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Schooling success: Support for African refugee students

The experience of African refugee students highlights the impact of teachers on successful outcomes.

Supported by the ACER Foundation, ACER Research Fellow Dr Mary Kimani has explored the success stories of a sample of refugee students who arrived in Australia from Rwanda, Burundi, Southern Sudan, Somalia and the Democratic Republic of Congo.

Dr Kimani’s qualitative study aims to inform a best-practice teaching and learning model that will guide support for students who have suffered severely interrupted schooling, or who have little or no experience of school.

The study confirms that refugee students have many odds to overcome, such as low literacy in their mother language and English, and being in a new country with an unfamiliar education system. Ultimately, all those interviewed by Dr Kimani successfully completed at least two years of high school in Australia and have been admitted to universities in Melbourne.

In a podcast interview for Teacher, Dr Kimani outlined what the qualitative study revealed about the current support that refugee students receive and the role that teachers can play in schooling success for these students.  

Case against current counselling

Students in the study discussed the kinds of counselling they received when they first arrived in Australia. They observed that counselling mainly focused on helping them to cope with past traumas or experiences, and helping them learn about Australia.

Though this counselling is important, this group of students wanted to quickly get down to what they thought was most important to them: learning about the education system and mapping out possible pathways they could pursue. They did not want to be seen as victims but rather as youths with dreams, and they wanted to be supported in pursuing these aspirations.

Dr Kimani observed that this group of students was particularly interested in going to university, and considered university education as promising a better life of status and respect.

The students in Dr Kimani’s study also faulted the approach to career counselling provided at school. Much school career counselling, the students argued, consists of providing them with information about the education system to read for themselves in order to make their own decisions. This poses two problems for this group of refugee students:

  • the complexity of English in the information provided is difficult for them to comprehend, and
  • they are not used to this laid-back approach to information-giving and decision-making – they are from a background in which adults are more involved in the decision-making process.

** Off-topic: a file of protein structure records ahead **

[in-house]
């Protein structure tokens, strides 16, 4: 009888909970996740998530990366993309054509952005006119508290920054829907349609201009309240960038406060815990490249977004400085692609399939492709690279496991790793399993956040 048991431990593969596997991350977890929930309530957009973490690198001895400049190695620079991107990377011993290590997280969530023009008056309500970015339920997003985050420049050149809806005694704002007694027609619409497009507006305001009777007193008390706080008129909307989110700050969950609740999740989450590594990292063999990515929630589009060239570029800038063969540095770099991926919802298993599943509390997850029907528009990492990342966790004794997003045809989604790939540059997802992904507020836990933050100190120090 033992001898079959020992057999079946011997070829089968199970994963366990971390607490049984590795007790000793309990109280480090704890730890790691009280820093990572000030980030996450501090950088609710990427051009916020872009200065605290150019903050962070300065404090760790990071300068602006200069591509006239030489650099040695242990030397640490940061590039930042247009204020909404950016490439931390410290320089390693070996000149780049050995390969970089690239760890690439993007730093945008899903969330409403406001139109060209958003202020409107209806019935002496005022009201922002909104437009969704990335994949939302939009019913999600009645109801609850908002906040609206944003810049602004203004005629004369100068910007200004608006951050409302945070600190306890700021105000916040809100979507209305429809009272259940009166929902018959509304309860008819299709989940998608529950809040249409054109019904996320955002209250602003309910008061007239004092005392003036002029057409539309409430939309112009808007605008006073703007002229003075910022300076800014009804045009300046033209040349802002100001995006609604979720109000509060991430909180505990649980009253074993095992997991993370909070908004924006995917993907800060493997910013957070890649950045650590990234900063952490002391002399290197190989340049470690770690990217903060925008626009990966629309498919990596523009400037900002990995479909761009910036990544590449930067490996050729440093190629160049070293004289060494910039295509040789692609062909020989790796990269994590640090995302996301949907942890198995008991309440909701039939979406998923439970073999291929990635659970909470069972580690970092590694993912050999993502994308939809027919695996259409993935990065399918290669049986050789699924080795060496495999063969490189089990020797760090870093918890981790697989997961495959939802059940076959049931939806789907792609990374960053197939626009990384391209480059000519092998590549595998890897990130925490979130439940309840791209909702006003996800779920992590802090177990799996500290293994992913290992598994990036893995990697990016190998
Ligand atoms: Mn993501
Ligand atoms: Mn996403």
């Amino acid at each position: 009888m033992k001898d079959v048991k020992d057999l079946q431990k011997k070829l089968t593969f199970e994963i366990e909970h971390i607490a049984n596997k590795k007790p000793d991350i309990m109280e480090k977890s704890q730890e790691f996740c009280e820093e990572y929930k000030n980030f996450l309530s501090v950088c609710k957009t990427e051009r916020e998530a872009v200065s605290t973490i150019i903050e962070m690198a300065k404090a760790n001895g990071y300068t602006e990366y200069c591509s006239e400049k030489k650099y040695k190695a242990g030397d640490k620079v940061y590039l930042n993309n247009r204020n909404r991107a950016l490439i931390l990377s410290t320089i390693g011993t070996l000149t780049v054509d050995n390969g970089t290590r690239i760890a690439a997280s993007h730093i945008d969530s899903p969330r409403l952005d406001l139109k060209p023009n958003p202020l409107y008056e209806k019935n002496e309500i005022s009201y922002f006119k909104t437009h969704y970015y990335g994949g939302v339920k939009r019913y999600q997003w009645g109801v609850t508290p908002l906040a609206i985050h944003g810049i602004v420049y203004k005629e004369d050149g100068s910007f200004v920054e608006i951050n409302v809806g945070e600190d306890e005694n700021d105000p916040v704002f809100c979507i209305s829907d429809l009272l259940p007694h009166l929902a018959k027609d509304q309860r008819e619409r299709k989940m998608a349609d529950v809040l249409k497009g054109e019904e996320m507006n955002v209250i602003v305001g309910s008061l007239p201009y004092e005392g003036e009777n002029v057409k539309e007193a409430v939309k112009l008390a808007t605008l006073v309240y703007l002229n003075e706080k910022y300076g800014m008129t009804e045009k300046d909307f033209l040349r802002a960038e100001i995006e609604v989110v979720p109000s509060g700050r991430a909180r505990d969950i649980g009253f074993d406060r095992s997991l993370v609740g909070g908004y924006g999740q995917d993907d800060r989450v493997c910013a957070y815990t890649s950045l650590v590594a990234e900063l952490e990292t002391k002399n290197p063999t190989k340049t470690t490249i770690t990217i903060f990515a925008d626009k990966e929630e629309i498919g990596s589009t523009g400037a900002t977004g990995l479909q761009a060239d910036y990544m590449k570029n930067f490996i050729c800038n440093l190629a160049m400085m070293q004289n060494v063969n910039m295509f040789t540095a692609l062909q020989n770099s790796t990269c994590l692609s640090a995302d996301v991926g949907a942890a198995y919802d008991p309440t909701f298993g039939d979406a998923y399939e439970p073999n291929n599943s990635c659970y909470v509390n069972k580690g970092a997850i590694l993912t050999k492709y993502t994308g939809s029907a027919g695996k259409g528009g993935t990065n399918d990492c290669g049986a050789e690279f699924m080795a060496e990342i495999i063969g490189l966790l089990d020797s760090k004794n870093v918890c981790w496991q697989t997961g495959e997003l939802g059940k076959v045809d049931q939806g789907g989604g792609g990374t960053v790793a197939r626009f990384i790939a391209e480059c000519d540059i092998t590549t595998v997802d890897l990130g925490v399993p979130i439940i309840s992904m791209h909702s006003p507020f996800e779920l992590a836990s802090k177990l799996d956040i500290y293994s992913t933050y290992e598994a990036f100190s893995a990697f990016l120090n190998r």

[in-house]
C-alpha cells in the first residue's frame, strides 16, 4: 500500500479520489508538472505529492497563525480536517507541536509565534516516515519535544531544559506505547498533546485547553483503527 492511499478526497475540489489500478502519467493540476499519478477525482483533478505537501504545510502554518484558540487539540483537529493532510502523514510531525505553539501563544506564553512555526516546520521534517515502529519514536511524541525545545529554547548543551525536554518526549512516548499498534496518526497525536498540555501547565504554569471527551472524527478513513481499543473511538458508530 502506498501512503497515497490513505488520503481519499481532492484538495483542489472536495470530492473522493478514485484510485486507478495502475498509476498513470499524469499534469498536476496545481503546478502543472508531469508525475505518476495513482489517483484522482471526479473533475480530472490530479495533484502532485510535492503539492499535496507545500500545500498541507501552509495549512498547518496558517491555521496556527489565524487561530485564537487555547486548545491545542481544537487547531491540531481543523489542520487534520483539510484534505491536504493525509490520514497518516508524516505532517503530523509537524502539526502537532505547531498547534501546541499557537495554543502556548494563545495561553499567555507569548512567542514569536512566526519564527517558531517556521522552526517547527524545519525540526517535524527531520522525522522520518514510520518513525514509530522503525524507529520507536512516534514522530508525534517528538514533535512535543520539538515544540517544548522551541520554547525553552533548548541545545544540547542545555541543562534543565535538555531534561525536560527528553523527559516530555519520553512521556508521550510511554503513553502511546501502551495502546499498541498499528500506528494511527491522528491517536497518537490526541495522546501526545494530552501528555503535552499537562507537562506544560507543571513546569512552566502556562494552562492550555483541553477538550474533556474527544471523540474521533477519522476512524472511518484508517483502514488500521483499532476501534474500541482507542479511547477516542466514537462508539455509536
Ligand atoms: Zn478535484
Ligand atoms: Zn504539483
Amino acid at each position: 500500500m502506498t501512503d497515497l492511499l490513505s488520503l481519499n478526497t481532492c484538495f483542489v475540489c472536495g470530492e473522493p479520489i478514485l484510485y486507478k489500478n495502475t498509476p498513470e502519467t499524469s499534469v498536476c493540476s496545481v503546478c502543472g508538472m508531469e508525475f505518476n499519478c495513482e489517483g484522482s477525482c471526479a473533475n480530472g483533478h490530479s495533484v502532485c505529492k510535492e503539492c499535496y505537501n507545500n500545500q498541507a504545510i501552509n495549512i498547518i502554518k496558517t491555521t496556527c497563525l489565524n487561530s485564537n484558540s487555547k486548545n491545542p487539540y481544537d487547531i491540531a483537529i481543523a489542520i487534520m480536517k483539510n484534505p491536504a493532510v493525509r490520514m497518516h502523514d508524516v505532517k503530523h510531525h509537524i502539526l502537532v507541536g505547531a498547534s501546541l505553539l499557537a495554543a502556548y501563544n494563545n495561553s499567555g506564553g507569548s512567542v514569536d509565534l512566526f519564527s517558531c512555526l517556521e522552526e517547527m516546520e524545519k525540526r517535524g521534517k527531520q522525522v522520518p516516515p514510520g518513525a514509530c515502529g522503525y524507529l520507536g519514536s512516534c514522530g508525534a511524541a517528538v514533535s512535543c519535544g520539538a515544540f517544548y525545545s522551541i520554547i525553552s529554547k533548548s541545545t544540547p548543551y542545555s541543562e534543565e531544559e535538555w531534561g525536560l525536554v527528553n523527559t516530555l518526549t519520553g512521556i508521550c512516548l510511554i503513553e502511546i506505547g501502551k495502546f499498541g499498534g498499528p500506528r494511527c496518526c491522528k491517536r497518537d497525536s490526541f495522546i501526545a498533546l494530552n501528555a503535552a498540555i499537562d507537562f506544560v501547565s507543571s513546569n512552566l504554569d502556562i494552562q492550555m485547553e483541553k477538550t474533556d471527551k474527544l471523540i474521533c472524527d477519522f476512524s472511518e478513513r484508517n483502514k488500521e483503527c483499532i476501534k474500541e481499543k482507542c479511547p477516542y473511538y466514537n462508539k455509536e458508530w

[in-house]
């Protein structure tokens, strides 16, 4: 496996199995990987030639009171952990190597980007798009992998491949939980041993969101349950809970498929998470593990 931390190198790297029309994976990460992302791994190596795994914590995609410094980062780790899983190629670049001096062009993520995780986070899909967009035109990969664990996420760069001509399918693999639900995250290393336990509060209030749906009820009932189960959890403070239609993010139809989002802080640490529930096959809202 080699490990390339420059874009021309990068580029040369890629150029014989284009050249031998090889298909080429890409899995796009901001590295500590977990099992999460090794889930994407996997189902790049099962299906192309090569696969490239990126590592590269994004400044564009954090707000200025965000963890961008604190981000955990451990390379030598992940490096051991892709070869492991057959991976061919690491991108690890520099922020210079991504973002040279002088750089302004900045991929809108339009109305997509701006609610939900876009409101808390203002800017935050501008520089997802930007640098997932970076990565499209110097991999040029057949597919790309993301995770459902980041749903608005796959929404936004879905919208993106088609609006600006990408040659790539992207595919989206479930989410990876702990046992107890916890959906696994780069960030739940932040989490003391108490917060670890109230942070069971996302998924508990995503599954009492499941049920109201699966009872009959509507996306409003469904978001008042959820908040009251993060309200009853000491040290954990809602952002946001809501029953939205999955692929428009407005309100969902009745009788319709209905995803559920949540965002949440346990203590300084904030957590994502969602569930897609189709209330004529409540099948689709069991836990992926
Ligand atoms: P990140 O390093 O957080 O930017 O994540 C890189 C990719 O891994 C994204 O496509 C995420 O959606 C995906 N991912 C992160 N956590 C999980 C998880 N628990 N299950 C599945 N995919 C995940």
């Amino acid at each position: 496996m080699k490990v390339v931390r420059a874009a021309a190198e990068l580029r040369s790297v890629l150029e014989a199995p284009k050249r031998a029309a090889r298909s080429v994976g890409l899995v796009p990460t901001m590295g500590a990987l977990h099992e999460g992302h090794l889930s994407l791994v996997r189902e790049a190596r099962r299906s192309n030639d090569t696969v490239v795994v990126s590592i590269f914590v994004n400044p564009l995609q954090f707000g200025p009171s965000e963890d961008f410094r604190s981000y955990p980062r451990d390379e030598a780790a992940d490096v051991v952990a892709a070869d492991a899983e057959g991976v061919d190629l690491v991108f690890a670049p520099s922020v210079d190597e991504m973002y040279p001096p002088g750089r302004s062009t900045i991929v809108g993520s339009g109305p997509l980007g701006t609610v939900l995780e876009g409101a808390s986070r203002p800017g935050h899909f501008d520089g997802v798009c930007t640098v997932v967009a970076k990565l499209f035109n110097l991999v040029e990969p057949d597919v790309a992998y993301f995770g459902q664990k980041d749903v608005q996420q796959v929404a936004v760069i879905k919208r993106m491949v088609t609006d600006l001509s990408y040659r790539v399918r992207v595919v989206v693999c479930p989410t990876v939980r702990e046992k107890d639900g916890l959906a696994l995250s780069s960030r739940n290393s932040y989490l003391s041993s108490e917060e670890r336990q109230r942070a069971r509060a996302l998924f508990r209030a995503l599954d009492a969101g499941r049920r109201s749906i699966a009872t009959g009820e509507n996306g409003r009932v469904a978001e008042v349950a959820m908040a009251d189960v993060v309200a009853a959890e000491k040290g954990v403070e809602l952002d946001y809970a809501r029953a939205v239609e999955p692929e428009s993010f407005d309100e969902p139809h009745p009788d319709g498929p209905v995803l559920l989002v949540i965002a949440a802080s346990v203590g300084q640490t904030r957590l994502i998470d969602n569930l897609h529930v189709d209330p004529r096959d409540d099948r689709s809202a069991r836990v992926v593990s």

The influence of teachers

Students in the study identified the importance of critical teachers for success in schooling.

Teachers who had strong impact on the schooling success of refugee students included teachers who:

  • recognised and believed in the student’s potential
  • were patient and understanding
  • provided guidance and support
  • broke content into small manageable tasks
  • kept communication simple
  • taught at a slower pace to accommodate student’s learning pace
  • were concerned with students’ wellbeing and future aspirations
  • checked individual students’ understanding of the content at regular intervals, and
  • worked in small groups and one-on-one with individual students.

‘They talked about teachers who went beyond the classroom walls to find out how they're doing,’ Dr Kimani said.

‘They particularly talked about teachers who they were working with in their homework clubs, more so because these teachers would have one-on-one time [with the students] and they would support them. They would be able to know what they were struggling with and then support them through that process.

‘The greatest influence was the teachers who believed in them and who saw the potential beyond [what] the students could [initially] demonstrate.’

According to Dr Kimani, refugee students in the study reported being more engaged when teachers focused on what the students brought into the learning environment that could be integrated within the learning process.

‘A strengths-based model rather than a deficit model validates what students know, offers respect and confirms that they have something to offer within the learning environment,’ Dr Kimani said.

The study highlighted refugee students’ wealth of knowledge that they bring into the learning environment, including resilience, self-efficacy, high career aspirations, family expectations and high value for education. Recognising and valuing this knowledge would lead to more engagement and participation of the refugee students. This could help to leverage learning experiences and consequent learning outcomes for refugee students from Africa. ■

Further information:

Find the podcast interview with Dr Mary Kimani in Teacher.

 

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